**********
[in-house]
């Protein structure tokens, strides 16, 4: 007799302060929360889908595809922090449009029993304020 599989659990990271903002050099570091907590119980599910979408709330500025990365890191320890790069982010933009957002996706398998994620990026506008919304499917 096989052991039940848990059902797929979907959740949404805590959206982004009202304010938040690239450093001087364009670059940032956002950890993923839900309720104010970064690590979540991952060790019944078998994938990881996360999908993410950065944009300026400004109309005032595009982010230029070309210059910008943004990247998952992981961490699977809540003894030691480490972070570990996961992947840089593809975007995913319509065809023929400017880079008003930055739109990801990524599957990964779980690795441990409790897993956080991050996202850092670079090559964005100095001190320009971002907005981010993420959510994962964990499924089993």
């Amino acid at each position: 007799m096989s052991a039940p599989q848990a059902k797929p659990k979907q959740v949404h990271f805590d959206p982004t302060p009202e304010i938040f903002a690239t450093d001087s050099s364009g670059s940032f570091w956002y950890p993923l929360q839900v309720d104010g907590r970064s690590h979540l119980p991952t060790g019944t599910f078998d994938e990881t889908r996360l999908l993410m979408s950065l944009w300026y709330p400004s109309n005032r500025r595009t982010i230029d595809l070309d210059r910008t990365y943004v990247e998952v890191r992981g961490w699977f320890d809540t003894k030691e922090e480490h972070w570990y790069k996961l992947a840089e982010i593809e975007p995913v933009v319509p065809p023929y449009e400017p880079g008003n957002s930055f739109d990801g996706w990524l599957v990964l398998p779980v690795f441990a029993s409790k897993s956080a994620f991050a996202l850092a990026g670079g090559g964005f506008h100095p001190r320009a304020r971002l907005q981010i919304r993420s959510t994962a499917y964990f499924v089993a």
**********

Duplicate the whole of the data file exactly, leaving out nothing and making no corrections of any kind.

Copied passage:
[in-house]
């Protein structure tokens, strides 16, 4: 007799302060929360889908595809922090449009029993304020 599989659990990271903002050099570091907590119980599910979408709330500025990365890191320890790069982010933009957002996706398998994620990026506008919304499917 096989052991039940848990059902797929979907959740949404805590959206982004009202304010938040690239450093001087364009670059940032956002950890993923839900309720104010970064690590979540991952060790019944078998994938990881996360999908993410950065944009300026400004109309005032595009982010230029070309210059910008943004990247998952992981961490699977809540003894030691480490972070570990996961992947840089593809975007995913319509065809023929400017880079008003930055739109990801990524599957990964779980690795441990409790897993956080991050996202850092670079090559964005100095001190320009971002907005981010993420959510994962964990499924089993």
């Amino acid at each position: 007799m096989s052991a039940p599989q848990a059902k797929p659990k979907q959740v949404h990271f805590d959206p982004t302060p009202e304010i938040f903002a690239t450093d001087s050099s364009g670059s940032f570091w956002y950890p993923l929360q839900v309720d104010g907590r970064s690590h979540l119980p991952t060790g019944t599910f078998d994938e990881t889908r996360l999908l993410m979408s950065l944009w300026y709330p400004s109309n005032r500025r595009t982010i230029d595809l070309d210059r910008t990365y943004v990247e998952v890191r992981g961490w699977f320890d809540t003894k030691e922090e480490h972070w570990y790069k996961l992947a840089e982010i593809e975007p995913v933009v319509p065809p023929y449009e400017p880079g008003n957002s930055f739109d990801g996706w990524l599957v990964l398998p779980v690795f441990a029993s409790k897993s956080a994620f991050a996202l850092a990026g670079g090559g964005f506008h100095p001190r320009a304020r971002l907005q981010i919304r993420s959510t994962a499917y964990f499924v089993a």